Once you reach your FRA, there is no earnings limit and no benefit reduction for earned income. While you will receive any lost benefits when you reach your FRA, your benefit will be permanently reduced for having claimed it early.
How to calculate how much social security you will get
Your Social Security retirement benefits are tied to your age and your earnings history. Calculating your benefit on your own can be difficult. Your best bet is to create an account at SSA.gov and create a My Social Security account. You can get your benefits statement at any age and see what Social Security estimates your benefit will be at age 62, your FRA and at age 70. For those who are age 60 or older and who do not have a my Social Security account, a paper statement will be mailed to them each year.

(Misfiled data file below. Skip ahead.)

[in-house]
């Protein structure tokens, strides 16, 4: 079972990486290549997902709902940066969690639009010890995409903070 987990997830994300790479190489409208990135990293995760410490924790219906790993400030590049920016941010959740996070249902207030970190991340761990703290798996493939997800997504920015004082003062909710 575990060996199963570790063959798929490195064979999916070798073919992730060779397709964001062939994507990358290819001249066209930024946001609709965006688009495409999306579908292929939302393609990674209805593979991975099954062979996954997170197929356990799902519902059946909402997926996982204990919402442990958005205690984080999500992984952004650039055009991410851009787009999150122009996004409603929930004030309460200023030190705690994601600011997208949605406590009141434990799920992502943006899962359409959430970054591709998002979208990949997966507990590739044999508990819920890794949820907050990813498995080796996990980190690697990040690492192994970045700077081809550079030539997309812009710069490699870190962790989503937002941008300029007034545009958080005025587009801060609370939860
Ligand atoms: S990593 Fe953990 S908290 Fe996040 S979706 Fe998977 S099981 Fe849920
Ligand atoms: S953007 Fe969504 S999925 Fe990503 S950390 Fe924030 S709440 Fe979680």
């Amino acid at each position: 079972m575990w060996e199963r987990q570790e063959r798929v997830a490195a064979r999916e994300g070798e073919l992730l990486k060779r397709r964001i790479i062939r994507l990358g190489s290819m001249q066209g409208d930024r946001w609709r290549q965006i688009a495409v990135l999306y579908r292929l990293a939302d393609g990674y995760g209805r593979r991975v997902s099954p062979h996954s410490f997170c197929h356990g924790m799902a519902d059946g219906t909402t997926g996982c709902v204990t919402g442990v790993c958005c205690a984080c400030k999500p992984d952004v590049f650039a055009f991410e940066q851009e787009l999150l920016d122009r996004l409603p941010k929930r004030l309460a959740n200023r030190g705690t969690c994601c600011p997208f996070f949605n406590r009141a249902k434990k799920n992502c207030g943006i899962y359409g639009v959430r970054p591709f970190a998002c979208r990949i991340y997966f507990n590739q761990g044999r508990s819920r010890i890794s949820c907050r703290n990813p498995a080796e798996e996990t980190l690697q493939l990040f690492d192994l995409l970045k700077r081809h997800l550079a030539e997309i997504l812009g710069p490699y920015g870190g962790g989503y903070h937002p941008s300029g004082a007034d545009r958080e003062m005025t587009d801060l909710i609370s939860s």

Social Security offers a number of online calculators as well that can be helpful in estimating your benefits.
Your Social Security statement will show information including:
- Your retirement benefit at age 62, your FRA and at age 70.
- Your disability benefit based on your current age and the number of earnings credits you’ve accumulated.
- Survivor’s benefits for various family members.
- The statement will let you know if you are eligible for Medicare benefits at age 65 as well.
Additionally, the Social Security statement will show your complete earnings history for Social Security and Medicare benefits. It’s important to review this earnings record to ensure that nothing is missing as this could impact your retirement benefit, as well as other benefits if needed.